You will be redirected back to your article in seconds

Venice Film Review: ‘The Obscene Life’

Uninspired visuals and one-dimensional characters do no service to Renato de Maria’s coming-of-age story, described as a psychedelic journey.

Clement Metayer, Isabella Ferrari, Roberto de Francesco, Andrea Renzi, Iaia Forte, Anita Kravos, Eva Riccobono, Valentina Reggio, Vittoria Schisano, Valentina Belle, Duccio Camerini, Piero Cardano. Narrator: Fausto Paravidino.

Official Site: http://www.imdb.com/title/tt3438720/

Neither the high-octane energy of “Paz!” nor the liberating freedom of “Love Me” are in evidence in Renato de Maria’s latest, “The Obscene Life.” Based on the autobiographical novel of Aldo Nove (who co-scripted), the pic is described as a psychedelic journey, a coming-of-age story about a 17-year-old poet whose parents’ deaths send him into a tailspin of drugs and depression. Uninspired visuals and one-dimensional characters render the journey tedious, leaving viewers apathetic at best. Local play will depend on buzz (unlikely), while offshore chances are slim outside possible Italo showcases.

A far too pervasive first-person voiceover (by Fausto Paravidino) introduces auds to the protag, Andrea (Clement Metayer), strung out and lying among centerfolds pullouts within a body outline made from cocaine. Flashback to earlier days, when he was a happy dope confident in the love of his hippy mom (Isabella Ferrari) and characterless father (Roberto de Francesco). Things change when his normally sunny mother falls into a deep depression; then in short order dad dies of a stroke, and mom dies of cancer.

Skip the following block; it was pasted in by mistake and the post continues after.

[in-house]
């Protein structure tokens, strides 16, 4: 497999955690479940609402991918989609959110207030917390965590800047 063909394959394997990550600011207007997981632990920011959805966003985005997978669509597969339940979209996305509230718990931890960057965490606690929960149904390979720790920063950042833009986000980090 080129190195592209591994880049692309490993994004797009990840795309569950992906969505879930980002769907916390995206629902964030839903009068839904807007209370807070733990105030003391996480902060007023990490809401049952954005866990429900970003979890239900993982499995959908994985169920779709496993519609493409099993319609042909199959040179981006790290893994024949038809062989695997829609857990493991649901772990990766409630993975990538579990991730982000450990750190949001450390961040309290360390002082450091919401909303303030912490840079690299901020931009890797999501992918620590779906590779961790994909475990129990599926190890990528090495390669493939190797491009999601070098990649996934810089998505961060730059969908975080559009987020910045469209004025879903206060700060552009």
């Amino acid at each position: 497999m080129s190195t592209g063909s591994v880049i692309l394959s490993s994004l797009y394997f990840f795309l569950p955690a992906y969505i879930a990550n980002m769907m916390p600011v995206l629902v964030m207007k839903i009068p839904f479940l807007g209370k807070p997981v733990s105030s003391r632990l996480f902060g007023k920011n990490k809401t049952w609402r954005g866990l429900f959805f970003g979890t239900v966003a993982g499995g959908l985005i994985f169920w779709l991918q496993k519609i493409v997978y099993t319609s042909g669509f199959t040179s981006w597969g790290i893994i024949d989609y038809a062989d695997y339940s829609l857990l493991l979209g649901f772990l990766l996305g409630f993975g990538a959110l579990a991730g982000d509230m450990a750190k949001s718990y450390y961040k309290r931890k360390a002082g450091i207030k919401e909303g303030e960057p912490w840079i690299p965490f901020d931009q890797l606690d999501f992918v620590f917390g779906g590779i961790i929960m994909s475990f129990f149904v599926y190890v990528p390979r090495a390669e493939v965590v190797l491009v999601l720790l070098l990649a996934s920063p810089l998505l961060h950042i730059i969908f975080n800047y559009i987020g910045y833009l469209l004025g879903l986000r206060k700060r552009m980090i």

This overwhelming loss understandably shakes Andrea to the core, and he plunges into a cycle of drugs and alcohol. The encouragement of a teacher, following soon after a near-death experience from an exploding gas tank, seems to offer a better way out, but then he deliberately overdoses (cue the scene from the beginning). What follows is an extended hallucinogenic haze, lensed with a lackluster understanding of creativity or narrative drive, which partly involves superannuated whores and then, the ultimate degradation, he performs oral sex on a guy. However, “behind every loss is a rebirth,” and somehow Andrea pulls himself together.

Popular on Variety